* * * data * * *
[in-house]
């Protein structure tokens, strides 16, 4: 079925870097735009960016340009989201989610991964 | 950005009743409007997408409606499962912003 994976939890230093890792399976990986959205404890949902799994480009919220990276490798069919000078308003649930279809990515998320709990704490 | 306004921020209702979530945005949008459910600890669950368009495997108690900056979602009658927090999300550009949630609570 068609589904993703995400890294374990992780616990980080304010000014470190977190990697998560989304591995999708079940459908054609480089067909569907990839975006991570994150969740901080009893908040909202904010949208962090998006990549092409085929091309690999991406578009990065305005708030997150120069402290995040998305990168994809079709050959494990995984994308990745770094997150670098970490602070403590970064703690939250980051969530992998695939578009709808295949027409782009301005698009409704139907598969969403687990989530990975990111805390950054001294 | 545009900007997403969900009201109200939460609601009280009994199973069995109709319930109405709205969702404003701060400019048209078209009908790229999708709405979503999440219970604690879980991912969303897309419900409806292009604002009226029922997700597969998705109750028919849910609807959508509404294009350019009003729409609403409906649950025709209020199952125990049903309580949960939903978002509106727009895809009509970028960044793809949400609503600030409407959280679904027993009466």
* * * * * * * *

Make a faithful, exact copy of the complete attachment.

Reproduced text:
[in-house]
């Protein structure tokens, strides 16, 4: 079925870097735009960016340009989201989610991964 | 950005009743409007997408409606499962912003 994976939890230093890792399976990986959205404890949902799994480009919220990276490798069919000078308003649930279809990515998320709990704490 | 306004921020209702979530945005949008459910600890669950368009495997108690900056979602009658927090999300550009949630609570 068609589904993703995400890294374990992780616990980080304010000014470190977190990697998560989304591995999708079940459908054609480089067909569907990839975006991570994150969740901080009893908040909202904010949208962090998006990549092409085929091309690999991406578009990065305005708030997150120069402290995040998305990168994809079709050959494990995984994308990745770094997150670098970490602070403590970064703690939250980051969530992998695939578009709808295949027409782009301005698009409704139907598969969403687990989530990975990111805390950054001294 | 545009900007997403969900009201109200939460609601009280009994199973069995109709319930109405709205969702404003701060400019048209078209009908790229999708709405979503999440219970604690879980991912969303897309419900409806292009604002009226029922997700597969998705109750028919849910609807959508509404294009350019009003729409609403409906649950025709209020199952125990049903309580949960939903978002509106727009895809009509970028960044793809949400609503600030409407959280679904027993009466």